The use of yield management within the kingdom of Saudi Arabia hotels
Alrumaihi, R. (2013). The use of yield management within the kingdom of Saudi Arabia hotels (Thesis, Master of Management Studies (MMS)). University of Waikato, Hamilton, New Zealand. Retrieved from https://hdl.handle.net/10289/7843
Permanent Research Commons link: https://hdl.handle.net/10289/7843
The airline industry has successfully adopted yield management (YM), particularly after the industry was deregulated in the late 1970s. In this study, YM is applicable to the hotel industry as a strategy to maximise profits. Thus, it involves the allocation of resources among various customers in hotel rooms relative to the existing market characteristics. In doing so, YM’s core concept is the provision of the right service to customers at the right prices. The aim of this study is to examine the practices and perceptions concerning YM as per the understanding and awareness of hotel managers. The study investigates several Saudi hotels of various sizes that use YM, and it identifies revenue management strategies and general practices within the hotel industry. The investigation took place in seven key areas of the hotel industry: location, occupancy, pricing strategy, price-adjustment strategies, HR management, customer satisfaction and third-party websites. The study involved two steps to achieve its purpose. First, YM practices were investigated in comparison to the seven key areas that influence revenue. Moreover, there was an emphasis on determining whether there was an attempt to manage revenue within the hotel industry. The results from the investigation are presented using a descriptive approach. The second step involved establishing the use of YM as a tool for managing revenue in hotel operations. This shows how revenue management through YM should be conducted. These results are presented using a normative approach. In the methodology, qualitative research is applied. Through this approach, 13 revenue managers and seven general managers from various Saudi hotels in Riyadh, the Eastern Province and Mecca were interviewed. Further, documents and direct observations were used to collect vital data to compare room rates through the use of direct and indirect distribution channels. Here, direct distribution channels involve making direct calls to hotels, as well as the use of official hotel websites. Conversely, indirect distribution channels involve the use of Booking.com and Agoda.com. These different options were then compared to observe the option that was more efficient in revenue management. From the comparison, the results showed that the practices and perceptions of YM were reasonable in the cities’ hotels. Of particular interest was the fact that respondents were aware of some key principles of YM. Consequently, many of these principles had been adhered to in room revenue management. For instance, stakeholders understood the significance of segmenting potential and current customers into various groups. This is critical, as these groups have different priorities, income levels and goals. As a rule, attention focuses on criteria such as ability and willingness to pay. The study recommends strategies that can be adopted by Saudi hotels to overcome the misconceptions and perceptions of YM. For instance, the system must be interlinked with location, occupancy, pricing strategy, price-adjustment strategy, HR, customer relations and the Internet. Interlinking the system with these key concepts is essential to maximise profits in the hotel industry. In essence, this paper offers knowledge to further the research on the applicability of the YM concept within the hotel industry in Saudi Arabia.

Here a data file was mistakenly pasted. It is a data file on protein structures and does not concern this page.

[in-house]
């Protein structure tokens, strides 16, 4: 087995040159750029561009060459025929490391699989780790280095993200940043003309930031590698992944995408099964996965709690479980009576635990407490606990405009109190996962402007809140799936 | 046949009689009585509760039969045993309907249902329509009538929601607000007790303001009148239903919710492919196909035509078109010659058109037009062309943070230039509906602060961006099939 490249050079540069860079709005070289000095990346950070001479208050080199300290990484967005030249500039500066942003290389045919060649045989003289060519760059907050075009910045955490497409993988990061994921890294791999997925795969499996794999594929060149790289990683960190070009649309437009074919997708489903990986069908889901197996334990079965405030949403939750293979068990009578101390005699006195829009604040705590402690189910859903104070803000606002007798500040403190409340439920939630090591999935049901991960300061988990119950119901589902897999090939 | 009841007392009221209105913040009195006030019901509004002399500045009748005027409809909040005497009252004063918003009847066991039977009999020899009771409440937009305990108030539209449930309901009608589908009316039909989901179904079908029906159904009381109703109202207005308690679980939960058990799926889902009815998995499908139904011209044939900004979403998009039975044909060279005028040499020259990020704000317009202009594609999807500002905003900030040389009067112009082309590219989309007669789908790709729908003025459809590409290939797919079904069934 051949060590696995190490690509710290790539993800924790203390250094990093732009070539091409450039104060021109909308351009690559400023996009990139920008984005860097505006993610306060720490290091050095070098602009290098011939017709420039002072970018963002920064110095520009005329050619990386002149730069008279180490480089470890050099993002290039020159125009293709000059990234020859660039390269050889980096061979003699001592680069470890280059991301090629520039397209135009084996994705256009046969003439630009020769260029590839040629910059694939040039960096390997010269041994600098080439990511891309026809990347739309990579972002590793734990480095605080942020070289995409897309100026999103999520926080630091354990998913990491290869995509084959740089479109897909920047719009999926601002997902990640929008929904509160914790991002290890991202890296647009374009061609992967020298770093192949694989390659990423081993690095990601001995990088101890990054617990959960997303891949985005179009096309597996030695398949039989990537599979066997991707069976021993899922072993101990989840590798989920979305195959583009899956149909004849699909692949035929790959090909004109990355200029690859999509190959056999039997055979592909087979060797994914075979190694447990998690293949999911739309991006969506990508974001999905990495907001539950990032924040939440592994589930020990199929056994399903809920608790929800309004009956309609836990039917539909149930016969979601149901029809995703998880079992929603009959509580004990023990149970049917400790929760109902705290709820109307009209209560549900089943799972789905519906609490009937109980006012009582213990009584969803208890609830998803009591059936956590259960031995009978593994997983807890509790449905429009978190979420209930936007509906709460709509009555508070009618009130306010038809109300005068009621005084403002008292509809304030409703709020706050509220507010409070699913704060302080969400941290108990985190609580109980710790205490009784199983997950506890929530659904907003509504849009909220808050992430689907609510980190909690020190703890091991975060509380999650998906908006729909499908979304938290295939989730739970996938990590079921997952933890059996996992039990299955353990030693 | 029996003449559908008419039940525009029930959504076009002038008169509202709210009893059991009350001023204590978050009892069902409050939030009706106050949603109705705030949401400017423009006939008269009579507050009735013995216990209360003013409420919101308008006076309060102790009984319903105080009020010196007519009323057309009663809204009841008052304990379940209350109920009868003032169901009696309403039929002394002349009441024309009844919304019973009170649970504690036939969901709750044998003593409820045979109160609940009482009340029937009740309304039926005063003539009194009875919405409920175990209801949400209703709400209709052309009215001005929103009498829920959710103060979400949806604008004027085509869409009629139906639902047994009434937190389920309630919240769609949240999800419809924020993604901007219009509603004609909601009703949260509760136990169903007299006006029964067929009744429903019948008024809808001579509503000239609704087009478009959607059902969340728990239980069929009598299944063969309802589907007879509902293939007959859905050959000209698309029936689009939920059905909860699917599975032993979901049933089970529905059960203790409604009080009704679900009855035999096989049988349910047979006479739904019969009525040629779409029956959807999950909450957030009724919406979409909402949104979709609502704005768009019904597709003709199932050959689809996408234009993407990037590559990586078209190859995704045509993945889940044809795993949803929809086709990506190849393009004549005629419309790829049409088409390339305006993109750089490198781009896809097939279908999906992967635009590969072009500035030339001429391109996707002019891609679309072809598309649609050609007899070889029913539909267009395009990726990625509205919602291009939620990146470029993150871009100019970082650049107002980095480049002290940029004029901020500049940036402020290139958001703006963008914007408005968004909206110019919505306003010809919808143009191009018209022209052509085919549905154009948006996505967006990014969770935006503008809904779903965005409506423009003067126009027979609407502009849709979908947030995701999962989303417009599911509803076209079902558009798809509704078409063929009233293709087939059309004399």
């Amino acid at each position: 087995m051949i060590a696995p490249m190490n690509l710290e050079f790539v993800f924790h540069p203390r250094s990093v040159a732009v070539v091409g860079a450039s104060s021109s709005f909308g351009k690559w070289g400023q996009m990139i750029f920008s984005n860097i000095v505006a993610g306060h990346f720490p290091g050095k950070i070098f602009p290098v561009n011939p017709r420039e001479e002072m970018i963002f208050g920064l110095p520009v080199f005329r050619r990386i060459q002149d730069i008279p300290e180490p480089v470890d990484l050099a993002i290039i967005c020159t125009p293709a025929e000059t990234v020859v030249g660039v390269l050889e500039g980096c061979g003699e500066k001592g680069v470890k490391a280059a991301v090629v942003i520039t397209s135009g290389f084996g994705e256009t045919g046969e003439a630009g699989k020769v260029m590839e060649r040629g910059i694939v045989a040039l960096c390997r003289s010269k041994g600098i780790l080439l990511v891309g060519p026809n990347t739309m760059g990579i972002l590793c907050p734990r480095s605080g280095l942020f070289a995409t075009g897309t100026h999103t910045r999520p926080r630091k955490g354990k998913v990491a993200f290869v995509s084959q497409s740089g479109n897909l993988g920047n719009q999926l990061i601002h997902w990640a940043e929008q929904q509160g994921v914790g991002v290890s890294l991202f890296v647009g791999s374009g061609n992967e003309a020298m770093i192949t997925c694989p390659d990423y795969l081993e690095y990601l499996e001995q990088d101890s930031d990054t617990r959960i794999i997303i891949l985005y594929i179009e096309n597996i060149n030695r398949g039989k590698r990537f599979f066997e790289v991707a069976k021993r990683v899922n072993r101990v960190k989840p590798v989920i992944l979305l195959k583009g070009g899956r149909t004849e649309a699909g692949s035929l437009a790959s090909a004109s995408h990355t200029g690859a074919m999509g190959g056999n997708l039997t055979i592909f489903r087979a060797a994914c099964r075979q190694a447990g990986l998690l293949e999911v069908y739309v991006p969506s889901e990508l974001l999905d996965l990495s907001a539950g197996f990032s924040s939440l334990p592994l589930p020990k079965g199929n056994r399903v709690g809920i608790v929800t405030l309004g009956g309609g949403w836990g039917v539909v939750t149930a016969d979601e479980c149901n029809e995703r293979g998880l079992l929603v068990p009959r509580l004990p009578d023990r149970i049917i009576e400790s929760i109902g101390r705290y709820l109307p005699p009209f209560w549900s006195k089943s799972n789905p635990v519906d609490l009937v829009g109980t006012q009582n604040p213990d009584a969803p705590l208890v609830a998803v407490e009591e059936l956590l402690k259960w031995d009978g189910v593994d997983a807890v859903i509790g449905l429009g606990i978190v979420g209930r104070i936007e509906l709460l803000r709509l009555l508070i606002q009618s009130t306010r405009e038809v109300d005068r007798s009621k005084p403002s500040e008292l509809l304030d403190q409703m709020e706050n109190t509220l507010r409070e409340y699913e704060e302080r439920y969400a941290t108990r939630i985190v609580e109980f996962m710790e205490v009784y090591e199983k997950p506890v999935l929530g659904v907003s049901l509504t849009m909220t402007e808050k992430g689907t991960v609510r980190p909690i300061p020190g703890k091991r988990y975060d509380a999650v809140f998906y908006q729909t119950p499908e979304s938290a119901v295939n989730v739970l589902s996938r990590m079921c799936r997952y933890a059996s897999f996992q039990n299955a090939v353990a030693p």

University of Waikato
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